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KVIFF 2021: Award Winners, Highlights, and a Video Diary

"As Far as I Can Walk"

It was just my luck that I saw almost nothing that won awards at KVIFF. You make compromises all over the place at every festival. An interview opportunity comes up, so you miss two films. A friend you haven’t seen in ages is there suddenly and wants to see something you hadn’t planned on seeing. Or they don’t want to see anything, they want to go get dinner. Frankly there isn’t a bad way to spend your time in Karlovy Vary. At bottom you’ll see something interesting you wouldn’t have otherwise seen. Best case you have an uncanny and beautiful once-in-a-lifetime sort of experience. Sometimes it's about enjoying dinner in a hidden restaurant you would never have otherwise found, and then strolling along the canals watching ducks swim by feeling, all after a week of non-stop galas and films and talks and crowded banquet halls and theatres. A sort of calm. It’s been an unforgettable experience. I’m ready to come home. 

The big winner this year was “As Far as I Can Walk” by Serbian Stefan Arsenijević, which was gifted the Crystal Globe and the Ecumenical Jury Prize. Its cinematographer Jelena Stanković was singled out for a Jury commendation, and its lead actor Ibrahim Koma was given the Best Actor prize. Best Actress went to Éléonore Loiselle for her work in the Canadian film “Wars,” which I confess I found rather stultifying. Her performance was obviously fantastic, but the movie was "Beau Travail" with a female protagonist and not directed by Claire Denis. To which I have to say: what’s the point? Czech film “Every Single Minute” won the Special Jury Prize, and the German filmmaker Dietrich Brüggemann won Best Director for his film “.” The jury also singled out Vinette Robinson for her role in the film “Boiling Point” and the movie “The Staffroom” by Sonja Tarokić, which they all agreed was superlative but couldn’t take home top honors. The Právo audience award went to opening night film “Zátopek.” In the East of the West section, the jury awarded Russian film “Nuuccha” by Vladimir Munkuev the Grand Prix, and “Sisterhood” by Dina Duma won the jury prize. The International Federation of Film Critics or FIPRESCI gave their prize this year to “Exam” by Shawkat Amin Korki.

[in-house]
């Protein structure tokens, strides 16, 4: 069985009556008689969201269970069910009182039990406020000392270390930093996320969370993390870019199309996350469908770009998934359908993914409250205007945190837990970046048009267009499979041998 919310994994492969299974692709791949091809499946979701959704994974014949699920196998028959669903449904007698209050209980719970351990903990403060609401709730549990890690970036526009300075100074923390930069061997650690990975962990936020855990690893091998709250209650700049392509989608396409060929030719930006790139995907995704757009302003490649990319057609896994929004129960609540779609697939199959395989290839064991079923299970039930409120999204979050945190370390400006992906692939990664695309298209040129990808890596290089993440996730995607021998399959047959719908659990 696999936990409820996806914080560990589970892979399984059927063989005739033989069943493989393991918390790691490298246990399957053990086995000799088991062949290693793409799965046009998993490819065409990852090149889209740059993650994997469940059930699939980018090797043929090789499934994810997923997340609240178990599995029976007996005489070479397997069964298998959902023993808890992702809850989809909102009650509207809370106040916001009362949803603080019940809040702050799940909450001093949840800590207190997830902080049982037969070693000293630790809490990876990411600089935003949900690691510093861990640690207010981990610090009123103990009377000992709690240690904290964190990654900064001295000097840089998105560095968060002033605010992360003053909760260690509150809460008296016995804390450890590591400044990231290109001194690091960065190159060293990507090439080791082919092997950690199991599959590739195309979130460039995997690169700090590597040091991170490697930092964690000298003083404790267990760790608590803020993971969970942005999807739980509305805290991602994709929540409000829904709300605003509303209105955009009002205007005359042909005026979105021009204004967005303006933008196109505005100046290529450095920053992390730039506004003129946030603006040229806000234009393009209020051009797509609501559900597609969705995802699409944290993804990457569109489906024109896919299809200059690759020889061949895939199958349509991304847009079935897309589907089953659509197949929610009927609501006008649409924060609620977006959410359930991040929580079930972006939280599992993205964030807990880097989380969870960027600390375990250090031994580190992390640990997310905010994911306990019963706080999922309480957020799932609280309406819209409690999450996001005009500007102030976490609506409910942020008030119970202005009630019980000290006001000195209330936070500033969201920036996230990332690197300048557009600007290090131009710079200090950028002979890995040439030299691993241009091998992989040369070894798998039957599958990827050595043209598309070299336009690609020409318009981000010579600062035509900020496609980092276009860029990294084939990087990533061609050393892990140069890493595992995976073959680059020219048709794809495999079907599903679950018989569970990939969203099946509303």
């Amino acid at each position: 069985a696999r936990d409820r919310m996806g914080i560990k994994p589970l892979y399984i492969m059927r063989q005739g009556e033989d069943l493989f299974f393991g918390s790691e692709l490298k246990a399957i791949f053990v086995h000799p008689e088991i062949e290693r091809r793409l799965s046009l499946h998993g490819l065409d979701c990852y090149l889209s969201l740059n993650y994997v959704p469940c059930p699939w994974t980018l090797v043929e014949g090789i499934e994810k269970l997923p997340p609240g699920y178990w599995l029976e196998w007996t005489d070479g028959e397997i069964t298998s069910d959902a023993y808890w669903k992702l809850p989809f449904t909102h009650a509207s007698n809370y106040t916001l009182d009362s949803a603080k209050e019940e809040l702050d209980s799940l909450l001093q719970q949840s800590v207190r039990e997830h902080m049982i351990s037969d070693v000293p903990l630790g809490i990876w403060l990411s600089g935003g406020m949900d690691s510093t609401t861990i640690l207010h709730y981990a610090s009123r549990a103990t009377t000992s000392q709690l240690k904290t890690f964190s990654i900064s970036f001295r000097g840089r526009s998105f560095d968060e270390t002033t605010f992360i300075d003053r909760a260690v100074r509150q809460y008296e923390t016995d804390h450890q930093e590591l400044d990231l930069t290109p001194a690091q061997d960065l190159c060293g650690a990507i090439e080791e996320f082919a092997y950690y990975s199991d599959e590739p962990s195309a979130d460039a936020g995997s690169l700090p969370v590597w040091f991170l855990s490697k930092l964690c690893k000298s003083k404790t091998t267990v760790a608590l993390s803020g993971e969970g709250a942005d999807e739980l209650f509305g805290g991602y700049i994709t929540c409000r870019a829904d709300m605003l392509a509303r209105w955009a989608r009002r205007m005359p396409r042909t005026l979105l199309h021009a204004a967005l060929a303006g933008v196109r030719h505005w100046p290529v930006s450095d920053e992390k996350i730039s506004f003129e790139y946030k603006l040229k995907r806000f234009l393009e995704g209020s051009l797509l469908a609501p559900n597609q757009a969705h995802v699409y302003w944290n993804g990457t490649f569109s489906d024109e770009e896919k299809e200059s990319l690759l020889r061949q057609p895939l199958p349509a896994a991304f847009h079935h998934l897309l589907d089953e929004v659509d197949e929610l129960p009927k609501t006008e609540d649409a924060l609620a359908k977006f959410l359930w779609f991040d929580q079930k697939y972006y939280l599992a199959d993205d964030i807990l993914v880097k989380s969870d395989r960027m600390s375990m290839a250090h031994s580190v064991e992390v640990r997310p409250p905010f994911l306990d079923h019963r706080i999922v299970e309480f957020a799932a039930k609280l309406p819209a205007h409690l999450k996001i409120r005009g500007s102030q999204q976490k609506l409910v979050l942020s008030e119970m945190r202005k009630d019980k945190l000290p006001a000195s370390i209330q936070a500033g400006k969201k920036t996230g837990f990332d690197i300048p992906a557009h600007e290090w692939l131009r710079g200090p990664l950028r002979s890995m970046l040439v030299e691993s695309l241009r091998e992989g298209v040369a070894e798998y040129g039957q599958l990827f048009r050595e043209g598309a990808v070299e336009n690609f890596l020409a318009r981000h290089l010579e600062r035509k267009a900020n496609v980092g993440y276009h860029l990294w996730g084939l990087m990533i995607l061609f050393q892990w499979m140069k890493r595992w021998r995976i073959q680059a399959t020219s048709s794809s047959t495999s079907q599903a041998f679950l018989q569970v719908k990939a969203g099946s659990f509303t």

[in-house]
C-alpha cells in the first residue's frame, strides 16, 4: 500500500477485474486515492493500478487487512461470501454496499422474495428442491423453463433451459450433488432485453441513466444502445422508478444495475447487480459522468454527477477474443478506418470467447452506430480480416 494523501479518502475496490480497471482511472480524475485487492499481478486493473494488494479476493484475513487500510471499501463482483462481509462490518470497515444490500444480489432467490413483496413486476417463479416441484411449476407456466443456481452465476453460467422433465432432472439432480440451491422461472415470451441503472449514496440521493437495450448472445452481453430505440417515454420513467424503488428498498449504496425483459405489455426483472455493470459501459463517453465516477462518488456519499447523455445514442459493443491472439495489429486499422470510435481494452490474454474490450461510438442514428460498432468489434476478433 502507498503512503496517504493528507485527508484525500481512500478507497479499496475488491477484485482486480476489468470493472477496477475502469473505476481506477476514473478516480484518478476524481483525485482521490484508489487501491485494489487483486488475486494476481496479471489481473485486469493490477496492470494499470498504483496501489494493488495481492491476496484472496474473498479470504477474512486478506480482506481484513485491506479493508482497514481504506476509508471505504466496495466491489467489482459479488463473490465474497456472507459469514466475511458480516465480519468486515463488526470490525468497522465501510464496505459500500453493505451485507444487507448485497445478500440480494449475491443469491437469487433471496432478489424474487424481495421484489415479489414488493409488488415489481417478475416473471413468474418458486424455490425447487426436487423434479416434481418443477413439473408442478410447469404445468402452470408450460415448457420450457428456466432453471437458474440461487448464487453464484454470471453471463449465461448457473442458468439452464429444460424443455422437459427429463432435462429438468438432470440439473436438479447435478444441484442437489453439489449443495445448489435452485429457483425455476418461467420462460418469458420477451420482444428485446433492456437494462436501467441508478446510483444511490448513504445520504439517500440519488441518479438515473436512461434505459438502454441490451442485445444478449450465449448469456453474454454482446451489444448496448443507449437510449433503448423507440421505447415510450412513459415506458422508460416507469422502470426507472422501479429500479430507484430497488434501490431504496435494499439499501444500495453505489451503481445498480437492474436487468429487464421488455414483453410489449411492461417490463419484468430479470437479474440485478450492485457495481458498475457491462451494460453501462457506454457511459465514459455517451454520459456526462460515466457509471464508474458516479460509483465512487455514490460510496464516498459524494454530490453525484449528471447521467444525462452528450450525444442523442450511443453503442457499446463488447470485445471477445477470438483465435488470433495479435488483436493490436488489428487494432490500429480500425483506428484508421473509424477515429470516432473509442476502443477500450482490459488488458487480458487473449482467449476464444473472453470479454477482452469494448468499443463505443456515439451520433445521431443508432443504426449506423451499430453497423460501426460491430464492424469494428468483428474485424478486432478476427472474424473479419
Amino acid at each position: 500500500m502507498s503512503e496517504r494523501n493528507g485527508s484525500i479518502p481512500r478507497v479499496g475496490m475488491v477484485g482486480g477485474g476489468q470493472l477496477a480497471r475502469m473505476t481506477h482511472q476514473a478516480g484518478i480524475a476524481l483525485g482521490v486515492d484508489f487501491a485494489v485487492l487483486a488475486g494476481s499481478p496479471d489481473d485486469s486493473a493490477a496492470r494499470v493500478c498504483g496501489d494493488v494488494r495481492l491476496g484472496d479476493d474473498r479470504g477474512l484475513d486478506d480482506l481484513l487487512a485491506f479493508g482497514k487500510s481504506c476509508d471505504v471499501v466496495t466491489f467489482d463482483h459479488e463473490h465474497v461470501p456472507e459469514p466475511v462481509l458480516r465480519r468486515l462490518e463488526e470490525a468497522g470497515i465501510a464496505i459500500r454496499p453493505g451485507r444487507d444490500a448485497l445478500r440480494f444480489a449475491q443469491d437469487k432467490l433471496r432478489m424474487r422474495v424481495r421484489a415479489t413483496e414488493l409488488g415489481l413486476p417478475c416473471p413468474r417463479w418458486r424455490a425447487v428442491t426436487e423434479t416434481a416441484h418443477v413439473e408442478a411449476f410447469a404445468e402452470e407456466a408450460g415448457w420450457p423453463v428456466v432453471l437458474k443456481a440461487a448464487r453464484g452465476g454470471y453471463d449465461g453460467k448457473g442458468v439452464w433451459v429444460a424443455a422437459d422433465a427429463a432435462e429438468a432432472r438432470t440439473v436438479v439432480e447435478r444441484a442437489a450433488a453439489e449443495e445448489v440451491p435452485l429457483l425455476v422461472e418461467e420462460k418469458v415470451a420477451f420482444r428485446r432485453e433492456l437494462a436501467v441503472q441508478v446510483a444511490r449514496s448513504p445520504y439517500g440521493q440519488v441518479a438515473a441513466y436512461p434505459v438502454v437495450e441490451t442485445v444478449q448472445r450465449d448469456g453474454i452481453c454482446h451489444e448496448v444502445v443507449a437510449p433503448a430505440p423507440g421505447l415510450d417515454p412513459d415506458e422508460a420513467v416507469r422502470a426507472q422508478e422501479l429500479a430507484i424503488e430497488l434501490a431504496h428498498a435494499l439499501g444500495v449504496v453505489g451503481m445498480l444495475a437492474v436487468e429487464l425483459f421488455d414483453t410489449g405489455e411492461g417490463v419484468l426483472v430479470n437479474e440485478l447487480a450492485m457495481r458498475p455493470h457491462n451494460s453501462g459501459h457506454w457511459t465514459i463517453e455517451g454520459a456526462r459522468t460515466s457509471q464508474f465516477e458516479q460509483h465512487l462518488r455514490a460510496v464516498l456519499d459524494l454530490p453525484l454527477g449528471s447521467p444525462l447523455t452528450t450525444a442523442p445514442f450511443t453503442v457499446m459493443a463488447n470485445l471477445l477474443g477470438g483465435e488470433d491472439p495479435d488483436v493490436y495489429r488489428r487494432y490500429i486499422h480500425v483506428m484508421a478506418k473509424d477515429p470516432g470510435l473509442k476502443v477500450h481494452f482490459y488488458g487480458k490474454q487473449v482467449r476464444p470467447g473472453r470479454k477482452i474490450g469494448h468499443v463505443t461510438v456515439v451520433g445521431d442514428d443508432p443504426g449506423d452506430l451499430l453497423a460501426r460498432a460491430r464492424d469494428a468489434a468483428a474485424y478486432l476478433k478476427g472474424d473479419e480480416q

I was lucky regardless because despite missing a goodly sum of these films, I did get more than my fair share of excellent viewing in. The sidebar section dedicated to The Film Foundation, Martin Scorsese’s world cinema restoration project, was showing about a dozen classics and some interesting curious as well. I’ve already mentioned “A Brighter Summer Day,” Edward Yang’s towering work of social realism, one of the great films full stop, but they also played Timité Bassori’s neurotic odyssey “Woman with a Knife.” It’s a film from the Côte d'Ivoire and it shares fixations with another Film Foundation find: Djibril Diop Mambéty’s “Touki Bouki.” Both are about the corrosive influence of French society on sub-Saharan Africa, and both lean heavily into the language of dreams. Fernando de Fuentes’ “Fantasma Del Convento” played (to derisive laughter from the audience with whom I watched it, which bummed me out a little) as well. At its best there’s a slight Murnau quality to its images of a haunted old monastery and the zombie monks who keep guard over it, the music by Max Urban and the luminous photography by American Ross Fisher combining to form a haunting other-worldliness. Unfortunately the pace kills it, which was a recurring issue with a lot of '30s horror. If the film were a half hour long it would likely be considered a forgotten masterpiece.